Cooking with children, ultimately, is more than just teaching themselves a life skill – it is also about creating a bond with them and building memories. Instead of a ‘craving for how amma makes it’ moment, he/ she will go misty eyed when cooking a curry the way you both used to. Now, isn’t that worth the mess? So go on, bite the bullet and make this Sunday a “Cooking with Junior” day.
(You can download a whole lot of recipes for kids using our e-book, Cooking Is Child’s Play).
To get you started on this venture, here’s an easy pancake recipe for you. This was what got us started in my household – and may it do the same for you!
Sauce and toppings (optional)
Sift the maida into a big mixing bowl and add the sugar. Break in the eggs and beat them using an electric beater or just your fork. Once the eggs are beaten well, stir the melted butter. Now, slowly add milk while constantly beating the mixture to get a smooth batter. Add the salt and let it sit for a minute.
Heat the tawa (griddle) and add a teaspoon of melted butter to it. Ladle in some batter and rotate the pan to spread the batter thinly across the tawa. Once it is brown, flip it to the other side. Take it off the flame and serve hot with your choice of toppings/fillings.
You can serve it simply with a dusting of icing sugar and some cut soft fruits. Or, you can make a simple sauce by heating a teaspoon of the butter in a pan, squeezing 2 oranges into it and adding a spoonful of powdered sugar. Just drizzle the sauce over the rolled up pancake.
For some added goodness, you can chop some bananas and strawberries, roll them up inside a pancake and drizzle the orange sauce and serve.
Note: Following this recipe will get you thin pancakes that are more like French crepes. The American version, also called griddle cakes, is a little different.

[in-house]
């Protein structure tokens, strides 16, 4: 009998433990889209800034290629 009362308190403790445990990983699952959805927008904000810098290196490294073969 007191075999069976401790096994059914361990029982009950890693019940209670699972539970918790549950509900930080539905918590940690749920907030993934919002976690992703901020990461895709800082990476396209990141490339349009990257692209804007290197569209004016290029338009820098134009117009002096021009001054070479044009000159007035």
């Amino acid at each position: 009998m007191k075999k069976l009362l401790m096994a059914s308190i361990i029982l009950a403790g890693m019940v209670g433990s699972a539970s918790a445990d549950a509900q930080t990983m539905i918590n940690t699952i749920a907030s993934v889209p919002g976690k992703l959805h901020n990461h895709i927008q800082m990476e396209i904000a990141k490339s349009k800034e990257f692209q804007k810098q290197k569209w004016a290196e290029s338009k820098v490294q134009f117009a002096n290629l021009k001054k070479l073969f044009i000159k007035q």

Mother, writer, foodie, margarita lover, Lavanya is the exception to the rule that women are
🙂 pancakes are a huge hit here too. not sure they taste half as good as yours!
we can always get pratik to make you some!
Yes it is always lots of works but huge fun to cook with the kids inclusive specially baking. Just a small suggestion as womensweb is motivating in bringing gender equality, it would be great to see photos of small boys helping in cooking or household as I think kids are still not seeing enough men around them who are helping in household works! These small gesture will help slowly to build the world we are craving for!
Chandrima,The second photo, of a hand placing berries on a pancake, is that of my son, Pratik, doing what he loves! As written in the article, he really is my chief helper, especially when I don the baker’s hat!
Chandrima’s point is taken though. We did try to find pics of boys as well, but guess what, very tough to find!
You are doing a great job of instilling cooking skills in your son! I hope more and more mother start thinking like you!
Thanks Chandrima! I think we just need to get rid of the “cooking is for girls” attitude and just go for it. All kids like to get messy and why shldn’t boys learn how to cook eh?
[i]Hello there, I just read ur article must say that my boy is just 18 months but I am quite eagerly waiting for him to grow up a bit and join me in the kichen . Its just a brilliant Idea,our job gets done and the little one is also enticed. Nice one![/i]